Politicians talk about Judaism, but neglect Israelis
Op-ed: Instead of preaching 'Jewish values,' a responsible political system should focus on how to make the eight million Israelis living here – Jews and non-Jews – feel safer, more satisfied and prouder of their country.
Sharon Even-Haim (Shawn Evenhaim) is the chairman of the IAC, the organization of Israeli emigrants in America. The first letter in the organization's name is not an English version of the word "emigrants," but an English version of the word "Israeli."
Last week, I met Even-Haim in Washington. When I asked him what was the justification for a separate organization of former Israelis, he explained, plainly, that the Israelis have not been absorbed into the Jewish community and don't want to be absorbed into it. They are different.
It turns out that one has to fly 10,000 kilometers to discover that there is such an entity: Israelis. In Israel itself, it has disappeared from the consciousness.
The politicians, who are vigorously wooing voters these days, have a habit of including the word "Jewish" in their speeches. The right is swearing to protect the Jewish tradition and Jewish heritage and Jewish dignity and Jewish security, and the center-left is swearing to protect the Jewish majority and the Jewish interest.
I am searching for the Israelis in their speeches and can't find them. Listening to them makes it seem like Israel is not a sovereign state, but another Jewish community in the Diaspora, whose members are in need of a constant reminder of their descent, or else they will assimilate with the gentiles.
There is a reason why David Ben-Gurion refused to name the state "Judea," as some of his colleagues suggested: He realized that if the state's name would be "Judea," its residents would be called "Jews," and the difference between them and the Jews in the Diaspora would be blurred.
Ben-Gurion was a devout Zionist. Imagine the name we would have been living under had the decision been placed on the shoulders of politicians like Benjamin Netanyahu, Avigdor Lieberman or Naftali Bennett.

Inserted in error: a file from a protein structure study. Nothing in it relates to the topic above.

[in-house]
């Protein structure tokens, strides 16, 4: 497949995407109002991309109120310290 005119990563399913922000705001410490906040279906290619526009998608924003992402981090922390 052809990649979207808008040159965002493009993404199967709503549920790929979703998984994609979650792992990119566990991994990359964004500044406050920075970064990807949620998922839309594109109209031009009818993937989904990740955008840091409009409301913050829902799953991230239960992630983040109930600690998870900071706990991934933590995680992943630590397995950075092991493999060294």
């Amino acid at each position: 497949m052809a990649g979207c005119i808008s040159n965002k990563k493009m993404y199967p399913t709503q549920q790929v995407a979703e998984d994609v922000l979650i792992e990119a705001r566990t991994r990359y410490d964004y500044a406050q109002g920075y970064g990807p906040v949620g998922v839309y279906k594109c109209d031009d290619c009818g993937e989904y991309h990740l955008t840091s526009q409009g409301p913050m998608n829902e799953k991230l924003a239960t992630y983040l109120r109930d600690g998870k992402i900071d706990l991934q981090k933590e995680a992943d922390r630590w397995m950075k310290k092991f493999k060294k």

They talk about "Judaism" with great respect, and can't explain what they actually mean. There is no Judaism in the Bible. In dictionaries it appears in different, conflicting meanings.
Judaism is sometimes a demographic definition, like French Jewry for example, and sometimes a theological definition – Christianity's parallel and competitor. Is there Reform Judaism and Conservative Judaism just like there is Catholic Christianity and Protestant Christianity? "God forbid," the ultra-Orthodox say. "Judaism only means us." "That's not true," say the national-religious. "Judaism means us."
And sometimes Judaism is also a historical, ethnic, national definition – each person and his own definition of Judaism.
Israel is an emigration country. It doesn’t make people Jewish; it makes them Israeli (Photo: Amit Shabi)
Bayit Yehudi Chairman Naftali Bennett once headed an association called My Israel. Now that Israel is his, Israel has been banished from his speeches. He preaches the adoption of "Jewish values" as an alternative to the old, secular Zionism, the one which founded the state. He doesn’t say what Jewish values are, but the hint is clear: We, the Bayit Yehudi party, have better values, more Jewish values. We are the crème de la crème.
Do those who set fire to the bilingual school
in Jerusalem, who sit in court and laugh the evil laughter of Yigal Amir,
with their skullcaps on their heads, have more values than their victims, the children of the torched school? I'm sure they don’t.
Do the religious settlers who built illegal outposts in the Shilo Valley and rob Palestinian farmers of their lands on a daily basis have more values than those who protest against them? I doubt it very much.
The only purpose of talking about "Jewish values" is to appeal to a certain type of voters: Pay attention, I don't have an Arab mother. Vote for me, I hate Arabs as much as you do.
It may be time to put things in order: There is a Jewish Diaspora and there is the State of Israel. The affiliation between the two is deep, and let's hope it stays that way for a long time. The feeling of responsibility is mutual, and it includes a promise of a warm home for every Jew seeking to come here, whether Orthodoxy recognizes him as Jewish or not.
Israel is an emigration country. It doesn’t make people Jewish; it makes them Israeli.
Israel has Jewish residents and non-Jewish residents – more than one-fifth of the population. A responsible political system should have focused on how to make Israelis, all the eight million living here, feel safer, more satisfied, prouder of their country.
We don’t need recognition from Palestinian President Mahmoud Abbas, but from the politicians pursuing our votes. They should let the Jewish history be: It mocked greater people than them. They should serve us, their voters.
But they insist. It's true, they imply to us, we are failed leaders: We failed with Hamas, we failed with Iran, we failed with the cost of living. But we are excellent Jews.
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